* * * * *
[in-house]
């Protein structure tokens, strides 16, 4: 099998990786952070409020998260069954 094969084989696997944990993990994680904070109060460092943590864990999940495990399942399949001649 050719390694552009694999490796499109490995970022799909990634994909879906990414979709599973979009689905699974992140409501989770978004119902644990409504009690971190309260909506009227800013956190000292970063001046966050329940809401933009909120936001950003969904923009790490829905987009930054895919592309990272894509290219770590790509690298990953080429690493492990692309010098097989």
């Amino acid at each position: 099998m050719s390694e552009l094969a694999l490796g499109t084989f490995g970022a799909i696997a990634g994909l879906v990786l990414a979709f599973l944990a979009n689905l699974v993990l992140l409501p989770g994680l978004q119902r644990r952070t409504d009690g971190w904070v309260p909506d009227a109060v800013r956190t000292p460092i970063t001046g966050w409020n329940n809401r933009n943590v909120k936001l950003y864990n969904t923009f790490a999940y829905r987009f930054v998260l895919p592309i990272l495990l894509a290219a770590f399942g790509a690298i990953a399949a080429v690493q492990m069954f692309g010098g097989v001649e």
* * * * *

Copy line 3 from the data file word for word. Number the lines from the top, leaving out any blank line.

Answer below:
């Amino acid at each position: 099998m050719s390694e552009l094969a694999l490796g499109t084989f490995g970022a799909i696997a990634g994909l879906v990786l990414a979709f599973l944990a979009n689905l699974v993990l992140l409501p989770g994680l978004q119902r644990r952070t409504d009690g971190w904070v309260p909506d009227a109060v800013r956190t000292p460092i970063t001046g966050w409020n329940n809401r933009n943590v909120k936001l950003y864990n969904t923009f790490a999940y829905r987009f930054v998260l895919p592309i990272l495990l894509a290219a770590f399942g790509a690298i990953a399949a080429v690493q492990m069954f692309g010098g097989v001649e």